Transformation Efficiency and Quality of Transformants

Transformation efficiency is sometimes crucial for the success of research, because a great number of transformed plants, even for one gene construct, need to be created to obtain transformants that incorporate a single, highly expressing transgene and show little somaclonal variation. There is wide variation between transformants in expression level of a gene, due probably to the state of gene integration in the plant genome. Different promoters combined with a single gene may change the level, position, and timing of gene expression. The copy and locus numbers of a transgene may vary from one plant to another. Transformants may show some somaclonal variation, including low fertility and abnormal morphology.

The transformation efficiency is calculated as a percentage based on the ratio of the number of independent transformed plants to the total number of explants, calluses, or immature embryos infected by A. tumefaciens. Hiei et al.2 and Ishida et al.3 reported high percentages (18.5% and 15.1%) in rice and maize in experiments involving about a thousand explants. These high numbers explain why this technology is reliable. Efficiencies of 4.8% and 1.8% have been reported in barley4 and wheat,5 respectively.

The number of copies of an incorporated gene in a transformed plant is estimated by Southern blot analysis, and the number of loci is determined by the segregation ratio in its progeny. Hiei et al2 estimated that 35% of transformed rice plants had a single copy, 40% had two copies, and only 25% had more. They also observed single locus segregation in the progeny from 60% of original transformed plants and two locus transformation in 25%. In maize, Ishida et al.3 reported that about 70% of positive transformants, which is amazingly high, showed a single copy incorporation, and more than 90% possessed the expected length of transgenes. In wheat, Cheng et al5 observed that 35% of transformants possessed single copies of transgenes, which was significantly higher than with the gene gun method. These results are consistent with the introduction of a few copies of genes, showing a simple Mendelian inheritance, into the genome of dicotyledonous species. This is one of the advantages of this method over direct DNA delivery.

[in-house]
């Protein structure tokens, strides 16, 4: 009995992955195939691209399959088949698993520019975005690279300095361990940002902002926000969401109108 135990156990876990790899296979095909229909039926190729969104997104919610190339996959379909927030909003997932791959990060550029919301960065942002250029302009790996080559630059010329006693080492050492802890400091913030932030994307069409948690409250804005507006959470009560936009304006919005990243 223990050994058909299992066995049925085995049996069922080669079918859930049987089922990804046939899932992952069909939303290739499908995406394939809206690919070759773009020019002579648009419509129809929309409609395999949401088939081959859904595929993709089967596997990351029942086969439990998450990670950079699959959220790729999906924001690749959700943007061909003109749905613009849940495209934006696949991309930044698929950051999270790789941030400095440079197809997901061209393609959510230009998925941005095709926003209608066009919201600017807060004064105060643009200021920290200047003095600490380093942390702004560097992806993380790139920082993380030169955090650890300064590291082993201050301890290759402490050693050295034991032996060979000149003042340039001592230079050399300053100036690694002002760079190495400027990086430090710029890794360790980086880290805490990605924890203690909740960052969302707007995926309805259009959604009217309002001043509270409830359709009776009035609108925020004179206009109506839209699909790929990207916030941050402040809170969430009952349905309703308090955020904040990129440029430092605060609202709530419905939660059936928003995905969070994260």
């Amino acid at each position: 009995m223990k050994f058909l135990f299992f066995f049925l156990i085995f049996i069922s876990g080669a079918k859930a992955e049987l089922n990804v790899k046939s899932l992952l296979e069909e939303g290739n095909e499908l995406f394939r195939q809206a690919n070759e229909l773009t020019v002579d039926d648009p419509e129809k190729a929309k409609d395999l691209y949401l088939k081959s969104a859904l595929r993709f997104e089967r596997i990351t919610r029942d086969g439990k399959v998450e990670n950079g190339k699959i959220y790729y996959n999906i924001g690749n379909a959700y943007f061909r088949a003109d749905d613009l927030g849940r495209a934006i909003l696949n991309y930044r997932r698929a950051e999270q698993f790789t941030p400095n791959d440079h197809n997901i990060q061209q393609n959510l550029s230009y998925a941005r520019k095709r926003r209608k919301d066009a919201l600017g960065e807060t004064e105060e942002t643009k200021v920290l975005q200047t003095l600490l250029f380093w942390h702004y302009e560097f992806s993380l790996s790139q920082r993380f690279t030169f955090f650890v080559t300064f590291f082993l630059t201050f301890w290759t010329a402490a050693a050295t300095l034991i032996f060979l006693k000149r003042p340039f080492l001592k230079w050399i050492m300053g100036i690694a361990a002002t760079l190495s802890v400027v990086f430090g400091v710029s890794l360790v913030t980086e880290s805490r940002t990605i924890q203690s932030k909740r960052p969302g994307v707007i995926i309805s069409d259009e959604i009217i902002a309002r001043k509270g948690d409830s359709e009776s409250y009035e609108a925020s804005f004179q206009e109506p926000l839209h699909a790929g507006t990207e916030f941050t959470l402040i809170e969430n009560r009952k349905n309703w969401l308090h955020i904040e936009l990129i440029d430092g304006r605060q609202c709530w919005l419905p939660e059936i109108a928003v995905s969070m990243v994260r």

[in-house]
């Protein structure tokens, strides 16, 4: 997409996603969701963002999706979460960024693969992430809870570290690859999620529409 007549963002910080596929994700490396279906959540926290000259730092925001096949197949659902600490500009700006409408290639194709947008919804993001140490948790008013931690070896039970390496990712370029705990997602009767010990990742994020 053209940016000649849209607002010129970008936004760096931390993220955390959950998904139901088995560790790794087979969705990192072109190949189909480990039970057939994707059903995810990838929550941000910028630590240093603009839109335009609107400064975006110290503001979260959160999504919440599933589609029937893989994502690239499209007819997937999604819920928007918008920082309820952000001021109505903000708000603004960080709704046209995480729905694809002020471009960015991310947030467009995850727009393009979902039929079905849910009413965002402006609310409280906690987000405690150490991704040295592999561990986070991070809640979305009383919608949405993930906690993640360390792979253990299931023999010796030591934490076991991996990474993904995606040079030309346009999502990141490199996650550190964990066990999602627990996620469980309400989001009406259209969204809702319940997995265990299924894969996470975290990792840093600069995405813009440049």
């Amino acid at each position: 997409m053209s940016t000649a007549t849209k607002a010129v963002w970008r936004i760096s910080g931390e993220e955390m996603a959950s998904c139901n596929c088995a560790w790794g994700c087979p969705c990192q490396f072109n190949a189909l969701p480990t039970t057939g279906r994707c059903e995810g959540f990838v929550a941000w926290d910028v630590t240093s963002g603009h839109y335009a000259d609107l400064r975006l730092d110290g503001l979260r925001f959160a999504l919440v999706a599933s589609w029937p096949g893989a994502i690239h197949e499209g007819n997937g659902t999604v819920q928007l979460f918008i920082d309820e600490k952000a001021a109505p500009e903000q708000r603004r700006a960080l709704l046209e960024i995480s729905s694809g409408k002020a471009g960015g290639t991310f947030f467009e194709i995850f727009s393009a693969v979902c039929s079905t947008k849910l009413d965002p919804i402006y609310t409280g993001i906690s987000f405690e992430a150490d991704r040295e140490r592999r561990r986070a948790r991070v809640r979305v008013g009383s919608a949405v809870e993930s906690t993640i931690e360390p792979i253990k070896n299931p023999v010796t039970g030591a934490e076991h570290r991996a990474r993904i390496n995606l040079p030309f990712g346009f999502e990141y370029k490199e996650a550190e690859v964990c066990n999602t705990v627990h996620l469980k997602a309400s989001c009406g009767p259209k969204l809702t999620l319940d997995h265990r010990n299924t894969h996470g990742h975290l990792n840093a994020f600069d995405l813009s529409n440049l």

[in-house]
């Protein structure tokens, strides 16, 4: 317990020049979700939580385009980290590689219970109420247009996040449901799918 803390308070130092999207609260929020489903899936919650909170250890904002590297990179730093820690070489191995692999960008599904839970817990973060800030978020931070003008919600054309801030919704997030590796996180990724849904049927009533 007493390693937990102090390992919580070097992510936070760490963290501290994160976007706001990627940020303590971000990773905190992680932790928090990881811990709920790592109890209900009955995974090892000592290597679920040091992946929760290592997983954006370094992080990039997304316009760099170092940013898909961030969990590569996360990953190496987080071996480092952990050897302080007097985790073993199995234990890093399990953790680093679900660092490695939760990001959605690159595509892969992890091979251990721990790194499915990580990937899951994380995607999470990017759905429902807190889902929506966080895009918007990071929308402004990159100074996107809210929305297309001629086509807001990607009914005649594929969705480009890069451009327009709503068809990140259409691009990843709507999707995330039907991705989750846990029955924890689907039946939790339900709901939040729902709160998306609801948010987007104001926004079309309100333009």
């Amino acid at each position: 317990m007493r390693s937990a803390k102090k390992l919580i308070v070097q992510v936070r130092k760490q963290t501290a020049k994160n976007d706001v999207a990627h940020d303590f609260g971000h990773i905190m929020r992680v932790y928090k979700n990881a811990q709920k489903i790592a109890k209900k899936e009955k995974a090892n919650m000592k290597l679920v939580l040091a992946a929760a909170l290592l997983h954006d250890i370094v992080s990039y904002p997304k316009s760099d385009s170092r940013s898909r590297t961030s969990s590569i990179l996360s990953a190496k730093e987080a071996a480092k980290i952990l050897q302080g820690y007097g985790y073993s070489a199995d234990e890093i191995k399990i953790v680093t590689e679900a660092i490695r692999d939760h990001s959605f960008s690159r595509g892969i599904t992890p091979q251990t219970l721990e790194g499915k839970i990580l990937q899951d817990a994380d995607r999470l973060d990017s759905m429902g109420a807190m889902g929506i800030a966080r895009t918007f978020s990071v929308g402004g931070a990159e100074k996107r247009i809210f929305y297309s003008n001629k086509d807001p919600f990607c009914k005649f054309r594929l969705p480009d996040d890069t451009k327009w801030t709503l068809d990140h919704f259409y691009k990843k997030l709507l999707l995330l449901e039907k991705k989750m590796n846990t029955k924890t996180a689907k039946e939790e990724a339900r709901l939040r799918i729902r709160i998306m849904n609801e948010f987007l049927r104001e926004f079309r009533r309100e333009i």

Agrobacterium-mediated transformation of rice is now being extensively used as an efficient method for biotechnological research in both japonica and indica varieties. In barley, relatively good efficiency of transformation has also been reported, but more effort is needed in practical application. Transformation should improve in wheat as experiments are repeated.

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